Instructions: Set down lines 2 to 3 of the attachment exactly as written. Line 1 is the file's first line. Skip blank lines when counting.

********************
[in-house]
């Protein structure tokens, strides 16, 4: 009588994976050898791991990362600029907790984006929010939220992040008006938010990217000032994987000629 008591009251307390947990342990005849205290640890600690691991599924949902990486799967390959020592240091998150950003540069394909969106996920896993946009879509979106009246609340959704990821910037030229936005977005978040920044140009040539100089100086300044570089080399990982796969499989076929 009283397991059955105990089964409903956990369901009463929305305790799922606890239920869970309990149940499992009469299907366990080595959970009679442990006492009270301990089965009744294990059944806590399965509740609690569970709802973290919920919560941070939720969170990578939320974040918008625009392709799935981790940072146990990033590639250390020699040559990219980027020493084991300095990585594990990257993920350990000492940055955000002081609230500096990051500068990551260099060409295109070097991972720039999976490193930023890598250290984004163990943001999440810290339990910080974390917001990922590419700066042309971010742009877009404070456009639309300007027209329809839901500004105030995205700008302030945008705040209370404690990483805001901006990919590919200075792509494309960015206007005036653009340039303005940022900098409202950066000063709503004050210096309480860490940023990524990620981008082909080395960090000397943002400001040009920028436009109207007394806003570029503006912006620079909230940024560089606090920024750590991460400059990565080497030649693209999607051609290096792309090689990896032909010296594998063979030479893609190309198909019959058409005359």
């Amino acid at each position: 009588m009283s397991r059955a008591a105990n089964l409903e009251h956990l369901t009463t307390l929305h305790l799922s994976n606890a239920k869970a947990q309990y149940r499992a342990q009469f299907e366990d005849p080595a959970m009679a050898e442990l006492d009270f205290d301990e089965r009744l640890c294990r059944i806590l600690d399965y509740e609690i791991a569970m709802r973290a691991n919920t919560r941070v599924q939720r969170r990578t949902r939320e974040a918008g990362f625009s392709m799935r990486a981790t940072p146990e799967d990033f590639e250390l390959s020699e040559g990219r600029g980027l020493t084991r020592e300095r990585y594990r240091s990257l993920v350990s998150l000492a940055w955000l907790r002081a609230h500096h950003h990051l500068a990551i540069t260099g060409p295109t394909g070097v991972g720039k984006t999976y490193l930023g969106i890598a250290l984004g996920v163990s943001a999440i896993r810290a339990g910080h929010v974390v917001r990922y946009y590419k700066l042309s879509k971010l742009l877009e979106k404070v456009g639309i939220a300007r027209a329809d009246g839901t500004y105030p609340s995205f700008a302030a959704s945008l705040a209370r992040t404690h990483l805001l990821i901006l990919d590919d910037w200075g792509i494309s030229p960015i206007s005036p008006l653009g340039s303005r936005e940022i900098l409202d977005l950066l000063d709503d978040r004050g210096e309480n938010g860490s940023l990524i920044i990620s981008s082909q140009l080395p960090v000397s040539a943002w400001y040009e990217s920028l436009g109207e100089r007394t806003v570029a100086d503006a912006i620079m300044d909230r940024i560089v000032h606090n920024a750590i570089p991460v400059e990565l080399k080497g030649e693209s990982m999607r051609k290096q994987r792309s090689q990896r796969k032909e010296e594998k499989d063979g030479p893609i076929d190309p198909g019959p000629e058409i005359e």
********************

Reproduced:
């Protein structure tokens, strides 16, 4: 009588994976050898791991990362600029907790984006929010939220992040008006938010990217000032994987000629 008591009251307390947990342990005849205290640890600690691991599924949902990486799967390959020592240091998150950003540069394909969106996920896993946009879509979106009246609340959704990821910037030229936005977005978040920044140009040539100089100086300044570089080399990982796969499989076929 009283397991059955105990089964409903956990369901009463929305305790799922606890239920869970309990149940499992009469299907366990080595959970009679442990006492009270301990089965009744294990059944806590399965509740609690569970709802973290919920919560941070939720969170990578939320974040918008625009392709799935981790940072146990990033590639250390020699040559990219980027020493084991300095990585594990990257993920350990000492940055955000002081609230500096990051500068990551260099060409295109070097991972720039999976490193930023890598250290984004163990943001999440810290339990910080974390917001990922590419700066042309971010742009877009404070456009639309300007027209329809839901500004105030995205700008302030945008705040209370404690990483805001901006990919590919200075792509494309960015206007005036653009340039303005940022900098409202950066000063709503004050210096309480860490940023990524990620981008082909080395960090000397943002400001040009920028436009109207007394806003570029503006912006620079909230940024560089606090920024750590991460400059990565080497030649693209999607051609290096792309090689990896032909010296594998063979030479893609190309198909019959058409005359």
């Amino acid at each position: 009588m009283s397991r059955a008591a105990n089964l409903e009251h956990l369901t009463t307390l929305h305790l799922s994976n606890a239920k869970a947990q309990y149940r499992a342990q009469f299907e366990d005849p080595a959970m009679a050898e442990l006492d009270f205290d301990e089965r009744l640890c294990r059944i806590l600690d399965y509740e609690i791991a569970m709802r973290a691991n919920t919560r941070v599924q939720r969170r990578t949902r939320e974040a918008g990362f625009s392709m799935r990486a981790t940072p146990e799967d990033f590639e250390l390959s020699e040559g990219r600029g980027l020493t084991r020592e300095r990585y594990r240091s990257l993920v350990s998150l000492a940055w955000l907790r002081a609230h500096h950003h990051l500068a990551i540069t260099g060409p295109t394909g070097v991972g720039k984006t999976y490193l930023g969106i890598a250290l984004g996920v163990s943001a999440i896993r810290a339990g910080h929010v974390v917001r990922y946009y590419k700066l042309s879509k971010l742009l877009e979106k404070v456009g639309i939220a300007r027209a329809d009246g839901t500004y105030p609340s995205f700008a302030a959704s945008l705040a209370r992040t404690h990483l805001l990821i901006l990919d590919d910037w200075g792509i494309s030229p960015i206007s005036p008006l653009g340039s303005r936005e940022i900098l409202d977005l950066l000063d709503d978040r004050g210096e309480n938010g860490s940023l990524i920044i990620s981008s082909q140009l080395p960090v000397s040539a943002w400001y040009e990217s920028l436009g109207e100089r007394t806003v570029a100086d503006a912006i620079m300044d909230r940024i560089v000032h606090n920024a750590i570089p991460v400059e990565l080399k080497g030649e693209s990982m999607r051609k290096q994987r792309s090689q990896r796969k032909e010296e594998k499989d063979g030479p893609i076929d190309p198909g019959p000629e058409i005359e």